While the Academy Award producers are targeting younger audiences for their telecast this year’s top winners could break the record as the oldest ever. If George Clooney (50), Meryl Streep (62), Christopher Plummer (82), Vanessa Redgrave (75) and Steven Spielberg (65) all prevail, a new record would be set at 334 years old.
The benchmark was set 30 years ago when three of the acting champs (Henry Fonda, Katharine Hepburn & John Gielgud) were in their seventies, Maureen Stapleton was 56 and helming winner Warren Beatty turned 45 the day after the ceremony. Their combined age totalled 327 and smashed the previous record set in 1968 when Katharine Hepburn, Ruth Gordon and Jack Albertson were part of a quintet that ran to 301 years.
Only seven Best Actress races have gone to women over 60 and Hepburn claimed three of those. This year, two favorites are both past that mark — double Oscar winner Streep with “The Iron Lady” and five-time nominee Glenn Close (64) with “Albert Nobbs.”
While the supporting categories often go to older actors, this year’s winners could be the oldest ever. George Burns was 80 years and 69 days when he won Best Supporting Actor for “The Sunshine Boys.” Leading contenders include Plummer (“Beginners“) and 82-year-old Max von Sydow (“Extremely Loud and Incredibly Close“). Even the younger challengers in the supporting actor race are over 50: Kenneth Branagh (51 in December) for “My Week with Marilyn,” Jim Broadbent (62) for “The Iron Lady” and Albert Brooks (64) for “Drive.”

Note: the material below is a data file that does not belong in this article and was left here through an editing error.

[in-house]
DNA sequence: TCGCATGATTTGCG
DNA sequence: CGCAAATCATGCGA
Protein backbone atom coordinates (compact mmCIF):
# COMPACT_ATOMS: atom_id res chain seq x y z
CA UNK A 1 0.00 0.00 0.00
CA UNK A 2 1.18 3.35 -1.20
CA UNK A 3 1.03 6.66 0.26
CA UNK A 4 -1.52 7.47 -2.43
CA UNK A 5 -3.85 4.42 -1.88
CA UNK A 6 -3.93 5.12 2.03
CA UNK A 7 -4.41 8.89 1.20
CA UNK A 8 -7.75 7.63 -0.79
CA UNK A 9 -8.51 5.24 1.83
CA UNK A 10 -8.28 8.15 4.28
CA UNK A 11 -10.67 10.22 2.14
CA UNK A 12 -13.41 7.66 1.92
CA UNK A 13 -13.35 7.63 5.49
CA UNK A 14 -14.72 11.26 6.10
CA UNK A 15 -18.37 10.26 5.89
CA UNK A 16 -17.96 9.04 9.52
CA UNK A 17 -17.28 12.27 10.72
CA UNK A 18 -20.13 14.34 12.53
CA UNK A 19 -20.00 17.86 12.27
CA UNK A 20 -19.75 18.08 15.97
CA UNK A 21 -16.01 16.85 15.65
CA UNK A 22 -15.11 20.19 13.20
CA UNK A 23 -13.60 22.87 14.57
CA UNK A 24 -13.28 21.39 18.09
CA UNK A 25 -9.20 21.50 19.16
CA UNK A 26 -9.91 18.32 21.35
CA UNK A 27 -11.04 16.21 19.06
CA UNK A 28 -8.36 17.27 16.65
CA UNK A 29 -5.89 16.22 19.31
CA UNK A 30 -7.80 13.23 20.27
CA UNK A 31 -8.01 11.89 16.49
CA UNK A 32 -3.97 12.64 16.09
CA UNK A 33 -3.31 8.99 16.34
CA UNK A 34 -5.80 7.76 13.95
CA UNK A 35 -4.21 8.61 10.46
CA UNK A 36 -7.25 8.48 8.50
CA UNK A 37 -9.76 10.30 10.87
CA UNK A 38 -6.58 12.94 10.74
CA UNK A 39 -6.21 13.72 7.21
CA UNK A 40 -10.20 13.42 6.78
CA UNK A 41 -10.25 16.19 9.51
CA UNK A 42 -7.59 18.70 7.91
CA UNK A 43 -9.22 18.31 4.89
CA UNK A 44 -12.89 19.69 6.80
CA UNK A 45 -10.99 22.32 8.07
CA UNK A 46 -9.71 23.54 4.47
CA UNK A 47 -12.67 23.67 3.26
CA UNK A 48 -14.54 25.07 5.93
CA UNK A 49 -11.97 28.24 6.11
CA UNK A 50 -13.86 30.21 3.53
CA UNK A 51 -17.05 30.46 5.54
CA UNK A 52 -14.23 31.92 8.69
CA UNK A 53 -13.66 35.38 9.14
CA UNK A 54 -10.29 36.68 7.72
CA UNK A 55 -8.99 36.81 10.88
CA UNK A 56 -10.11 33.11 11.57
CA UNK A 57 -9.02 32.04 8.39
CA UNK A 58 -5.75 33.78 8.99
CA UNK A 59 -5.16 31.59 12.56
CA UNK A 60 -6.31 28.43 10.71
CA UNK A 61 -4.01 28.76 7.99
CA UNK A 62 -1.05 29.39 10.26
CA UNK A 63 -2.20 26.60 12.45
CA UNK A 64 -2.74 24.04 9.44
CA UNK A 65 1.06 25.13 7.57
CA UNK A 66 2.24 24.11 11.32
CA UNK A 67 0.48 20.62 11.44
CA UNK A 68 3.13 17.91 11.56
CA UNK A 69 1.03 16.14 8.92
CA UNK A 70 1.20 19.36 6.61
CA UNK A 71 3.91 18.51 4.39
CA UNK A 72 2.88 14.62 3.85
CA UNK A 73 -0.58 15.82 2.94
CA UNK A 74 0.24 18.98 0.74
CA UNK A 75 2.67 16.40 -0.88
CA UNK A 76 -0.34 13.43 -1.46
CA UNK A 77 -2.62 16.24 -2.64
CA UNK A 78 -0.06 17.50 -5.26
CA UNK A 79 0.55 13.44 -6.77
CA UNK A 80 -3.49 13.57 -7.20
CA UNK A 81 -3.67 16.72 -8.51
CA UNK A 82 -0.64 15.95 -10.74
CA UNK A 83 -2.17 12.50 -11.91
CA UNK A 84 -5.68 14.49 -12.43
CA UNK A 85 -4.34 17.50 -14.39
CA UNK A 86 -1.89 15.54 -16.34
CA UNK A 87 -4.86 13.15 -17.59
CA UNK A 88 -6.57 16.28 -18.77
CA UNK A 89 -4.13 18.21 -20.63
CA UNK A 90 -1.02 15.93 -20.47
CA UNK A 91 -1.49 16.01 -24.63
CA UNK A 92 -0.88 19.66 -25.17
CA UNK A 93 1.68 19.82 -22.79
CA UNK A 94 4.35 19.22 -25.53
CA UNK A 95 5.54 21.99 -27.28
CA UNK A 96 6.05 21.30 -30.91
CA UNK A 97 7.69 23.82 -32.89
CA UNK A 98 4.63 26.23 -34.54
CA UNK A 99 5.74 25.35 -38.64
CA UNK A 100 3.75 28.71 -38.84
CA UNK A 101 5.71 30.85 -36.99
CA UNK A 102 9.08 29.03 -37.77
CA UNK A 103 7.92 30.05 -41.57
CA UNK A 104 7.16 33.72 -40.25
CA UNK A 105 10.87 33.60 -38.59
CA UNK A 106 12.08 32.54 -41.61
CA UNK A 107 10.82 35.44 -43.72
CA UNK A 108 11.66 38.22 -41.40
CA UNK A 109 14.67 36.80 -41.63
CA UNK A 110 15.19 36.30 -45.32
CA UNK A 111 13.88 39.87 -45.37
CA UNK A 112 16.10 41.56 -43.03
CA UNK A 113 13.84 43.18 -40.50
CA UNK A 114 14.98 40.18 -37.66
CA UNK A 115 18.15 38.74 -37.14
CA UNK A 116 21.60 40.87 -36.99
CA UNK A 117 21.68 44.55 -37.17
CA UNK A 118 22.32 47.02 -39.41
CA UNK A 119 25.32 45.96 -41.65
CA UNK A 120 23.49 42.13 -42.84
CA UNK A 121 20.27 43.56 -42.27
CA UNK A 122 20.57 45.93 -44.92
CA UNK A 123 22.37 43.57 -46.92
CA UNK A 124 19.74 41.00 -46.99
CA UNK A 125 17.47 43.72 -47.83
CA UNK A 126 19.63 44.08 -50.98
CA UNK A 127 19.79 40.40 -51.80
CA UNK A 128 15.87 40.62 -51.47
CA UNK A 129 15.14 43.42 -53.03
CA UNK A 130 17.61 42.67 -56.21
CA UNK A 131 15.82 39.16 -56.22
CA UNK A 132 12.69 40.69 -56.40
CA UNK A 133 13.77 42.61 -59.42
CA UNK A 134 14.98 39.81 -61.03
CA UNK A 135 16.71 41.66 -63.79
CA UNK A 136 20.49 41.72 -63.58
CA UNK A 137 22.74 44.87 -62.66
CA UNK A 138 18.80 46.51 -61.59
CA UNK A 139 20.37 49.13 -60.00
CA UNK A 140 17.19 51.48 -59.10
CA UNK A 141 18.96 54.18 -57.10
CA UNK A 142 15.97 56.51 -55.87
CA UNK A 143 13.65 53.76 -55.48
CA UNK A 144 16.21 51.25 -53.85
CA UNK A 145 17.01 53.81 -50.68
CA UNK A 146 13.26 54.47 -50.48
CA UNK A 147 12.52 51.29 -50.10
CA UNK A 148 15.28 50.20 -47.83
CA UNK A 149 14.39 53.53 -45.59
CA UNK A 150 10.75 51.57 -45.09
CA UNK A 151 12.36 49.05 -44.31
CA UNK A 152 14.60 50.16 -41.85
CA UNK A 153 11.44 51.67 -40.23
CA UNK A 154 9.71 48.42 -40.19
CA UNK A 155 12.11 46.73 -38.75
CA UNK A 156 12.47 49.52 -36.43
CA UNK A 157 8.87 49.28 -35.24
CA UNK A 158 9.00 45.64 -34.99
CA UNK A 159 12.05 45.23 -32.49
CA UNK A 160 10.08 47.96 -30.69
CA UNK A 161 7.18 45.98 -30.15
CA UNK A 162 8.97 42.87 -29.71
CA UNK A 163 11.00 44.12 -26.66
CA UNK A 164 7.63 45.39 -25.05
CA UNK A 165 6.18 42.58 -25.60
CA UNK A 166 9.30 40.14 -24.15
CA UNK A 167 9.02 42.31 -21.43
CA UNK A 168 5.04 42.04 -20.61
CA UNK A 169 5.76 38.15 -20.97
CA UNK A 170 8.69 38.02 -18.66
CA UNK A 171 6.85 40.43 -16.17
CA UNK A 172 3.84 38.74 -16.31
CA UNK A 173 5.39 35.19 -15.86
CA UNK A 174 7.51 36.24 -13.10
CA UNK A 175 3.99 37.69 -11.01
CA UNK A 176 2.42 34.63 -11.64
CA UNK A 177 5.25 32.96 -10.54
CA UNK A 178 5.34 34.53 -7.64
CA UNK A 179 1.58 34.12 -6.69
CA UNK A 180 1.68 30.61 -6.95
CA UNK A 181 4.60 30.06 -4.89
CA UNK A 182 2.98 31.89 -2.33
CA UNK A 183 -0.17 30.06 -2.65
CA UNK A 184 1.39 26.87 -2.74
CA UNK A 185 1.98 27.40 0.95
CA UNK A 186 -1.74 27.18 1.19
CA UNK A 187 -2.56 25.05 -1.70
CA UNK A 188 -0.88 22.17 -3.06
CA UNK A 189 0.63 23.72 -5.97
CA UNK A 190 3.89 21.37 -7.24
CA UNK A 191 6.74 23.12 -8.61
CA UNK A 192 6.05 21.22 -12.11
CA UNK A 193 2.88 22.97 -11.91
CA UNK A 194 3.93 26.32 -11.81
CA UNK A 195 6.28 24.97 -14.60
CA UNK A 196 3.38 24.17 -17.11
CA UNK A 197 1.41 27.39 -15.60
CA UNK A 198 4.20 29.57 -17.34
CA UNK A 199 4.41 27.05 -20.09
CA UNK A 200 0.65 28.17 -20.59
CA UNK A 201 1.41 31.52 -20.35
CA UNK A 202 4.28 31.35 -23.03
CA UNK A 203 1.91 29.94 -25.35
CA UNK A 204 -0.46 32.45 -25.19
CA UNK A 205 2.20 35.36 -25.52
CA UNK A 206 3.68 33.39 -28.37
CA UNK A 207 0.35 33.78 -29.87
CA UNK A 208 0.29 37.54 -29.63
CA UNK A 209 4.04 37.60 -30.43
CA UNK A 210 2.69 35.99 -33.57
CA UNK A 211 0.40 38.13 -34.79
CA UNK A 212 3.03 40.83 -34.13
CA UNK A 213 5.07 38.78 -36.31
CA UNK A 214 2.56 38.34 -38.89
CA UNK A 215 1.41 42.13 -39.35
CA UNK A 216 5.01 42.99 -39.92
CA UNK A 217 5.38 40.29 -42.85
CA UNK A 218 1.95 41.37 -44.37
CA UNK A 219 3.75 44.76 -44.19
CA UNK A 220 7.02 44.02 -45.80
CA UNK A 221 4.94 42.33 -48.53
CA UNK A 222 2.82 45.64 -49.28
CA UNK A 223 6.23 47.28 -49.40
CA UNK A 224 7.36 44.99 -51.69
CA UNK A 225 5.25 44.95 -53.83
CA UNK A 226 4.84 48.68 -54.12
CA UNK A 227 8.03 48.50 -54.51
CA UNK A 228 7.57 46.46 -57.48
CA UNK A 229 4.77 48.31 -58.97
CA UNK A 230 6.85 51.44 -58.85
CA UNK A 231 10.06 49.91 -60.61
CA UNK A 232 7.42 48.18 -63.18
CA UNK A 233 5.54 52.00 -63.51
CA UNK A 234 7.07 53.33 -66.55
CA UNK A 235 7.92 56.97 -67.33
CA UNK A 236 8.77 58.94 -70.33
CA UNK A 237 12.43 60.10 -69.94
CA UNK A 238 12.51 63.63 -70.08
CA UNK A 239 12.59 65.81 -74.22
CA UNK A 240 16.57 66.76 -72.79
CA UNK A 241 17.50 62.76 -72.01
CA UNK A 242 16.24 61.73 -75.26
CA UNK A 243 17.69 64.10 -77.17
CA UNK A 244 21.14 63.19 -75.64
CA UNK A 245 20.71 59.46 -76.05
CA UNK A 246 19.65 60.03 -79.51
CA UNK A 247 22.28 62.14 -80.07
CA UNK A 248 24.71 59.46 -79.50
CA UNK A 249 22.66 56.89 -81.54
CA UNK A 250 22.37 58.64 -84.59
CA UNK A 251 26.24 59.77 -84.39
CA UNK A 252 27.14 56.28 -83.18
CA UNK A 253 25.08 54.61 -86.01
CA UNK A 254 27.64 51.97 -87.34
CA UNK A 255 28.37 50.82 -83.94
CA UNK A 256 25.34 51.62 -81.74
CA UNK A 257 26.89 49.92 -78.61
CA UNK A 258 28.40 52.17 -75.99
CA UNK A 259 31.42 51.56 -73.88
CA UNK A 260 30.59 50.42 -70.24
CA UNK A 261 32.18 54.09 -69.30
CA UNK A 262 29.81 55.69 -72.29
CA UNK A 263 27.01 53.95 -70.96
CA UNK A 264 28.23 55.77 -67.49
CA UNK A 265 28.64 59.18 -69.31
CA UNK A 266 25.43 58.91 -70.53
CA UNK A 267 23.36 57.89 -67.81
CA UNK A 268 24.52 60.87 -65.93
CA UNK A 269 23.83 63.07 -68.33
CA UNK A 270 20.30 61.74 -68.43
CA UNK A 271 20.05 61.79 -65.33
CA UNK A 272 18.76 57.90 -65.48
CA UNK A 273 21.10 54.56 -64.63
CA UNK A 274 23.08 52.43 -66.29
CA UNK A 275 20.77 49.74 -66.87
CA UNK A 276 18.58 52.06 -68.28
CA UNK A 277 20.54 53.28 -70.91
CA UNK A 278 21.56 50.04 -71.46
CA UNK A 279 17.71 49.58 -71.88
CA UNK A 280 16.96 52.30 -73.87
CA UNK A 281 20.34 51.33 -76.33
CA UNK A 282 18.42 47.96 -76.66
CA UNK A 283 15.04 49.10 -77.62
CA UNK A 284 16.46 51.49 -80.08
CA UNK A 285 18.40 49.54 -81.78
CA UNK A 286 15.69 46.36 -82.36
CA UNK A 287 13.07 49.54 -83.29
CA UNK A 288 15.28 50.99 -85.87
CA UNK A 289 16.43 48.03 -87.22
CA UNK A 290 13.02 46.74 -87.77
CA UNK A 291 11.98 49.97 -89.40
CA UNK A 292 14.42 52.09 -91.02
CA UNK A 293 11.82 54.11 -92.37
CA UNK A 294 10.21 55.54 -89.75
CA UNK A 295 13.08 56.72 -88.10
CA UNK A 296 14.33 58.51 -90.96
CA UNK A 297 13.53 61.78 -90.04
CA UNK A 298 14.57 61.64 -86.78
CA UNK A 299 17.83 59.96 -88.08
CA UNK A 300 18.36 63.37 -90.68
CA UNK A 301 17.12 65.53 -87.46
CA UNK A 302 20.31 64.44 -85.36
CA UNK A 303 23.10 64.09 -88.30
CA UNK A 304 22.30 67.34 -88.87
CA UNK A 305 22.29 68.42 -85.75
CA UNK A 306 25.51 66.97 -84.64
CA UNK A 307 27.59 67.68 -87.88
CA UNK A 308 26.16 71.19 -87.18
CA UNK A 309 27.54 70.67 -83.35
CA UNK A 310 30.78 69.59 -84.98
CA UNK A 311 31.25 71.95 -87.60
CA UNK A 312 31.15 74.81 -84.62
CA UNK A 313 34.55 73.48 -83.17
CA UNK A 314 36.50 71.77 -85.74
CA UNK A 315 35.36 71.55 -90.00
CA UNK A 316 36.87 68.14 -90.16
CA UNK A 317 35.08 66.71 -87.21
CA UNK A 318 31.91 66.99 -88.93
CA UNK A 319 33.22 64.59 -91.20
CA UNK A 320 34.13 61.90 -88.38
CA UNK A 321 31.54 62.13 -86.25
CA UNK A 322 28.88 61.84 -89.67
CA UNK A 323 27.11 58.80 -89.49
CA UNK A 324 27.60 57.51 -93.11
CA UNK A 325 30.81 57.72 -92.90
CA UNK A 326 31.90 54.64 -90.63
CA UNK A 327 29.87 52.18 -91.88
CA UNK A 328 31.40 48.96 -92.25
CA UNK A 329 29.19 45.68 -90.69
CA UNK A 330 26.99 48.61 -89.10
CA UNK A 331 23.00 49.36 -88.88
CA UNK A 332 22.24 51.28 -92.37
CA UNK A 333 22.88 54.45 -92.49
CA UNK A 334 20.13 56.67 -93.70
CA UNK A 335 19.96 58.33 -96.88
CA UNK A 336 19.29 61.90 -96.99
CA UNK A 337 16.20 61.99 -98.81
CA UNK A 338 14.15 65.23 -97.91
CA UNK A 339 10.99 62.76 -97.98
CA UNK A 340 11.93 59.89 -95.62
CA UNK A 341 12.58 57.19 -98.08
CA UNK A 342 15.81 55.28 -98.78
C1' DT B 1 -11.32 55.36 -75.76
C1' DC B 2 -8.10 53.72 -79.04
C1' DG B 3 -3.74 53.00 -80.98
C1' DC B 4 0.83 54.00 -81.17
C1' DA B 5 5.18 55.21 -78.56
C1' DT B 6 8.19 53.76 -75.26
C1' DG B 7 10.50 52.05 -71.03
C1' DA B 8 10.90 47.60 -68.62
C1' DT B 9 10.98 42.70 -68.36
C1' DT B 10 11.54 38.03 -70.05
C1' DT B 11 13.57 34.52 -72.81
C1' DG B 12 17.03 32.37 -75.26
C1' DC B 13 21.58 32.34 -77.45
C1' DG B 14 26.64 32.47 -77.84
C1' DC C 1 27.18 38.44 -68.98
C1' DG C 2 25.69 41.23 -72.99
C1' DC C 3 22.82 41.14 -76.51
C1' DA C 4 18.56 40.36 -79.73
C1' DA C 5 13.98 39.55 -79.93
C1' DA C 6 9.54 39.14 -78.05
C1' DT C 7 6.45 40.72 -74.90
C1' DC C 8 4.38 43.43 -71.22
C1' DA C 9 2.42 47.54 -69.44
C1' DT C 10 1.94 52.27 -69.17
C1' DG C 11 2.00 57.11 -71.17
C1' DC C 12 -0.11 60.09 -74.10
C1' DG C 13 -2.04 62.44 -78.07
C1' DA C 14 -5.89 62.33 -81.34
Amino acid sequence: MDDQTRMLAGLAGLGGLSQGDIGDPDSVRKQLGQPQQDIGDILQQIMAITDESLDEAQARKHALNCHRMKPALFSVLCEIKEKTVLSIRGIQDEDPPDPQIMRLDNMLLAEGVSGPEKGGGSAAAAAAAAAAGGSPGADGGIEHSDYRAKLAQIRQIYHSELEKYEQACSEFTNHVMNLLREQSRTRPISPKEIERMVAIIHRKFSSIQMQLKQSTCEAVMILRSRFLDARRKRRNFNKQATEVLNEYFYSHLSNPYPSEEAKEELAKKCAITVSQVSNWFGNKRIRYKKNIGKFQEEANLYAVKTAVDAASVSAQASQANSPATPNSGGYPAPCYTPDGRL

Best Supporting Actress is the category that could halt the record bid as the leading contender — Octavia Spencer for “The Help” — is a mere 39 years old. She has even more youthful competition from Berenice Bejo (“The Artist”), Jessica Chastain (“The Help,” “The Tree of Life” and “Take Shelter“) and Shailene Woodley (“The Descendants”). However, there is still a chance for the elder generation with previous category champs Redgrave for “Coriolanus” and Judi Dench (77 in December) for “J. Edgar” also in contention.
Spielberg is a frontrunner for Best Director with “War Horse” while Terrence Malick (68 in November) is another strong contender for “The Tree of Life.” Two-time winner Clint Eastwood (81) is the record holder for oldest winner in the category with his 2004 win for “Million Dollar Baby.” Were he to contend for “J. Edgar,” he would be the oldest helming nominee ever, eclipsing the mark set by John Huston in 1985.
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